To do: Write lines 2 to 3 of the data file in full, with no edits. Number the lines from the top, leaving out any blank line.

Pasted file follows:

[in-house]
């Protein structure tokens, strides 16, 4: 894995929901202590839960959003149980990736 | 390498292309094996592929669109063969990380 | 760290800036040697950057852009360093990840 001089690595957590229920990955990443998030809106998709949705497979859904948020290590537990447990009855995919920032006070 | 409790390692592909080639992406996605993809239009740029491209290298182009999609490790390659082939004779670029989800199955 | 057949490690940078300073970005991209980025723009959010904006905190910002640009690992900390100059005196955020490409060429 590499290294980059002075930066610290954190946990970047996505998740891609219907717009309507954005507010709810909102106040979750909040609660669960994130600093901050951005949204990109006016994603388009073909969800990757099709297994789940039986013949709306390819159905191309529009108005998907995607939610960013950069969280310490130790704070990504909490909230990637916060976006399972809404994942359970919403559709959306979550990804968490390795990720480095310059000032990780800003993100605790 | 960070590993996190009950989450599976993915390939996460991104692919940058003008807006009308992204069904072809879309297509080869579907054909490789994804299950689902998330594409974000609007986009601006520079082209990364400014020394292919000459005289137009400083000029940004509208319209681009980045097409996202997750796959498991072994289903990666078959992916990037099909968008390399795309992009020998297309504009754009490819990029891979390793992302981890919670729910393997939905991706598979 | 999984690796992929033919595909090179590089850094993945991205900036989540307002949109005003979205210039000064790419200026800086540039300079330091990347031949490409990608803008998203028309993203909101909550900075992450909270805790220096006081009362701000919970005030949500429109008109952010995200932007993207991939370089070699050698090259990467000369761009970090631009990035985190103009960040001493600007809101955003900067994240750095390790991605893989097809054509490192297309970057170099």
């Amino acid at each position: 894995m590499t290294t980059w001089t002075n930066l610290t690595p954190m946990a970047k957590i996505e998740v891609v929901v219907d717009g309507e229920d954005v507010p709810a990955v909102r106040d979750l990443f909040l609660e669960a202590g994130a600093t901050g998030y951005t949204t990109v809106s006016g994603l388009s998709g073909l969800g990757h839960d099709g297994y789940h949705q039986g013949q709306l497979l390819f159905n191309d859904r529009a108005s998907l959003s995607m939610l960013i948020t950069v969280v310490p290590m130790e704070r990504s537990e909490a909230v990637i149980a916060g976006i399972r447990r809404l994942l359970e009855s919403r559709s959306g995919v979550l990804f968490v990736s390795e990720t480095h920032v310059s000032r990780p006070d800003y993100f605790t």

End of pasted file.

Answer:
């Protein structure tokens, strides 16, 4: 894995929901202590839960959003149980990736 | 390498292309094996592929669109063969990380 | 760290800036040697950057852009360093990840 001089690595957590229920990955990443998030809106998709949705497979859904948020290590537990447990009855995919920032006070 | 409790390692592909080639992406996605993809239009740029491209290298182009999609490790390659082939004779670029989800199955 | 057949490690940078300073970005991209980025723009959010904006905190910002640009690992900390100059005196955020490409060429 590499290294980059002075930066610290954190946990970047996505998740891609219907717009309507954005507010709810909102106040979750909040609660669960994130600093901050951005949204990109006016994603388009073909969800990757099709297994789940039986013949709306390819159905191309529009108005998907995607939610960013950069969280310490130790704070990504909490909230990637916060976006399972809404994942359970919403559709959306979550990804968490390795990720480095310059000032990780800003993100605790 | 960070590993996190009950989450599976993915390939996460991104692919940058003008807006009308992204069904072809879309297509080869579907054909490789994804299950689902998330594409974000609007986009601006520079082209990364400014020394292919000459005289137009400083000029940004509208319209681009980045097409996202997750796959498991072994289903990666078959992916990037099909968008390399795309992009020998297309504009754009490819990029891979390793992302981890919670729910393997939905991706598979 | 999984690796992929033919595909090179590089850094993945991205900036989540307002949109005003979205210039000064790419200026800086540039300079330091990347031949490409990608803008998203028309993203909101909550900075992450909270805790220096006081009362701000919970005030949500429109008109952010995200932007993207991939370089070699050698090259990467000369761009970090631009990035985190103009960040001493600007809101955003900067994240750095390790991605893989097809054509490192297309970057170099």
């Amino acid at each position: 894995m590499t290294t980059w001089t002075n930066l610290t690595p954190m946990a970047k957590i996505e998740v891609v929901v219907d717009g309507e229920d954005v507010p709810a990955v909102r106040d979750l990443f909040l609660e669960a202590g994130a600093t901050g998030y951005t949204t990109v809106s006016g994603l388009s998709g073909l969800g990757h839960d099709g297994y789940h949705q039986g013949q709306l497979l390819f159905n191309d859904r529009a108005s998907l959003s995607m939610l960013i948020t950069v969280v310490p290590m130790e704070r990504s537990e909490a909230v990637i149980a916060g976006i399972r447990r809404l994942l359970e009855s919403r559709s959306g995919v979550l990804f968490v990736s390795e990720t480095h920032v310059s000032r990780p006070d800003y993100f605790t």